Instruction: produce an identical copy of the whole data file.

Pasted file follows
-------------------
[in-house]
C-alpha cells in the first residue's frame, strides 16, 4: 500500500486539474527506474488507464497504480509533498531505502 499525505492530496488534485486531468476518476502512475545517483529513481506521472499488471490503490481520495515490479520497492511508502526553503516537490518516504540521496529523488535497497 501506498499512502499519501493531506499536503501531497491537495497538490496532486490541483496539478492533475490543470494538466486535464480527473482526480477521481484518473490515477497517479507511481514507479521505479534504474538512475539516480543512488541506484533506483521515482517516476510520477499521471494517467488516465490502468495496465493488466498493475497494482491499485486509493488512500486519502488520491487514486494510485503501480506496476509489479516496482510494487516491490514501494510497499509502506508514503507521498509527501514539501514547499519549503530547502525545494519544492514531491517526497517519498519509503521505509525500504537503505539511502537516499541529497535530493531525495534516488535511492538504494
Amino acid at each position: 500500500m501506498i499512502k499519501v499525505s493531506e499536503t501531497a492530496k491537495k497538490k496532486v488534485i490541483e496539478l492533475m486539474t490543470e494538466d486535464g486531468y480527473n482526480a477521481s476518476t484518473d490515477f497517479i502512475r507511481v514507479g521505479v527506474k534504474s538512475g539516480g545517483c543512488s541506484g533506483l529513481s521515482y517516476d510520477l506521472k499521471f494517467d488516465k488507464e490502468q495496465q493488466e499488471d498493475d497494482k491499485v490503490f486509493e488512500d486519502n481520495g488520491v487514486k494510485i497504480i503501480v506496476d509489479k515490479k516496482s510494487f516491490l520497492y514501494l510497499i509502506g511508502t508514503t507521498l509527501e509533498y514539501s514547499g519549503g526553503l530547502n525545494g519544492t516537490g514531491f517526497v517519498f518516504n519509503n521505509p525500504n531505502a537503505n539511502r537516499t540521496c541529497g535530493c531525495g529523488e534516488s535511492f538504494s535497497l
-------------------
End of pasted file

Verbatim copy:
[in-house]
C-alpha cells in the first residue's frame, strides 16, 4: 500500500486539474527506474488507464497504480509533498531505502 499525505492530496488534485486531468476518476502512475545517483529513481506521472499488471490503490481520495515490479520497492511508502526553503516537490518516504540521496529523488535497497 501506498499512502499519501493531506499536503501531497491537495497538490496532486490541483496539478492533475490543470494538466486535464480527473482526480477521481484518473490515477497517479507511481514507479521505479534504474538512475539516480543512488541506484533506483521515482517516476510520477499521471494517467488516465490502468495496465493488466498493475497494482491499485486509493488512500486519502488520491487514486494510485503501480506496476509489479516496482510494487516491490514501494510497499509502506508514503507521498509527501514539501514547499519549503530547502525545494519544492514531491517526497517519498519509503521505509525500504537503505539511502537516499541529497535530493531525495534516488535511492538504494
Amino acid at each position: 500500500m501506498i499512502k499519501v499525505s493531506e499536503t501531497a492530496k491537495k497538490k496532486v488534485i490541483e496539478l492533475m486539474t490543470e494538466d486535464g486531468y480527473n482526480a477521481s476518476t484518473d490515477f497517479i502512475r507511481v514507479g521505479v527506474k534504474s538512475g539516480g545517483c543512488s541506484g533506483l529513481s521515482y517516476d510520477l506521472k499521471f494517467d488516465k488507464e490502468q495496465q493488466e499488471d498493475d497494482k491499485v490503490f486509493e488512500d486519502n481520495g488520491v487514486k494510485i497504480i503501480v506496476d509489479k515490479k516496482s510494487f516491490l520497492y514501494l510497499i509502506g511508502t508514503t507521498l509527501e509533498y514539501s514547499g519549503g526553503l530547502n525545494g519544492t516537490g514531491f517526497v517519498f518516504n519509503n521505509p525500504n531505502a537503505n539511502r537516499t540521496c541529497g535530493c531525495g529523488e534516488s535511492f538504494s535497497l